The following has been excerpted from the article, How to Lead People to Christ, Part 1. The article in its entirety is located at the following url:
The article is written by Zane Hodges.
Let me begin with a strange scenario. Try to imagine an unsaved person marooned on a tiny, uninhabited island in the middle of the Pacific Ocean. He has never heard about Christianity in his life. One day a wave washes a fragment of paper up onto the beach. It is wet but still partly readable.
On that paper are the words of John 6:43-47. But the only readable portions are: “Jesus therefore answered and said to them” (v 43) and “Most assuredly, I say to you, he who believes in Me has everlasting life” (v 47).
Now suppose that our unsaved man somehow becomes convinced that this person called Jesus can guarantee his eternal future, since He promises everlasting life. In other words, he believes Jesus’ words in John 6:47. Is he saved?
I suspect that there are some grace people who would say that this man is not saved because he doesn’t know enough. For example, he doesn’t know that Jesus died for his sins on the cross and rose again the third day. Needless to say, there is a lot more he doesn’t know either, such as the doctrine of the Trinity, the eternal Sonship of Jesus or the doctrine of the virgin birth.
But why is he not saved if he believes the promise of Jesus’ words? It is precisely the ability of Jesus to guarantee eternal life that makes Him the Christ in the Johannine sense of that term. Our Lord’s exchange with Martha in John 11:25-27 demonstrates this clearly.
You remember it, don’t you? “Jesus said to her, ‘I am the resurrection and the life. He who believes in Me, though he may die, he shall live. And whoever lives and believes in Me shall never die. Do you believe this?’” (John 11:25-26). Her reply is a declaration that she believes Him to be the Christ. Martha said, “Yes, Lord, I believe that You are the Christ, the Son of God, who is to come into the world” (11:27).
Notice here that to believe that Jesus is the Christ means to believe that He guarantees resurrection and eternal life to every believer. But now let us look at John 4. In that famous passage we have the Samaritans saying to the woman who had encountered Jesus, “Now we believe, not because of what you said, for we ourselves have heard Him and we know that this is indeed the Christ, the Savior of the world” (John 4:42).
Observe that the common denominator to both passages is the term “Christ.” On Martha’s lips He is “the Christ, the Son of God,” and on the lips of the Samaritans He is “the Christ, the Savior of the world.” This is not an accidental or insignificant difference.
In Jewish prophecy and theology the promised Christ was also the Son of God—that is, He was to be a divine person. Recall the words of Isaiah: “For unto us a Child is born, unto us a Son is given…and His name shall be called Wonderful, Counselor, Mighty God, Everlasting Father, Prince of Peace” (9:6-7). But in Samaritan theology, the Messiah was thought of as a prophet and the woman at the well is led to faith through our Lord’s prophetic ability to know her life. Her words, “Sir, I perceive that you are a prophet” (4:19) are a first step in the direction of recognizing Him as the Christ. There is no evidence that she or the other Samaritans understood the deity of our Lord.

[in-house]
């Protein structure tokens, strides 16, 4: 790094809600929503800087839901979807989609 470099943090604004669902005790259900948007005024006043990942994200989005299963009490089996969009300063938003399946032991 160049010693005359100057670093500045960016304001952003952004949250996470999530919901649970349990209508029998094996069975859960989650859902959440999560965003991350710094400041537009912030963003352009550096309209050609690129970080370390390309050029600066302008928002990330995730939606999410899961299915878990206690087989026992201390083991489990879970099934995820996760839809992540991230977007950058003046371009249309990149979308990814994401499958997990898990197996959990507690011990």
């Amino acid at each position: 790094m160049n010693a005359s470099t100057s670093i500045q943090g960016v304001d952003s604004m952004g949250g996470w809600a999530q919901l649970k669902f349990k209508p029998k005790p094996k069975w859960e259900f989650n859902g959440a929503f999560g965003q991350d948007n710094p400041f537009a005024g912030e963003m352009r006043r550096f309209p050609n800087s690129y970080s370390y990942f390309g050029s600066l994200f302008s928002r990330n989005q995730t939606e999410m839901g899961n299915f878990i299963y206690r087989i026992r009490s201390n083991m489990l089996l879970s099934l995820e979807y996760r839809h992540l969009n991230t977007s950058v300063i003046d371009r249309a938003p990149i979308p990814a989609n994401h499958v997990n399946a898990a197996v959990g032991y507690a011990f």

But they did believe that he was the Christ. And John tells us in his first epistle that “whoever believes that Jesus is the Christ is born of God” (5:1)! A full theology of His person is not necessary to salvation. If we believe that Jesus is the One who guarantees our eternal destiny, we have believed all we absolutely have to believe in order to be saved.
Years ago, as a student at Dallas Theological Seminary, I washed dishes in the dining hall to pay for my meals. Often after I had finished this chore I hung around and talked theology with another student who swept up the kitchen every night. One night this student made a statement to me that I have never forgotten. He said something like this, “I know that I trusted Christ for salvation before I realized that Jesus was the Son of God.” I was surprised because I had never heard anyone say this before.
But I did not quarrel with that statement then, nor would I quarrel with it now. It is the name of Jesus that brings salvation whenever anyone believes in that name as his or her sure hope of eternal well-being. We are not saved by believing a series of theological propositions, however true and important they may be. We are saved by believing in Jesus.
That’s why the man on the deserted island can get saved with only the barest minimum of information. When he believes John 6:47 he is believing in Jesus as the Christ.
Question for discussion: Can a person who has never heard about Christianity in his or her life come to a saving faith in Christ simply by reading and believing the following section of John 6:43-47? Why or why not?
Jesus therefore answered and said to them,... "Most assuredly, I say to you, he who believes in Me has everlasting life."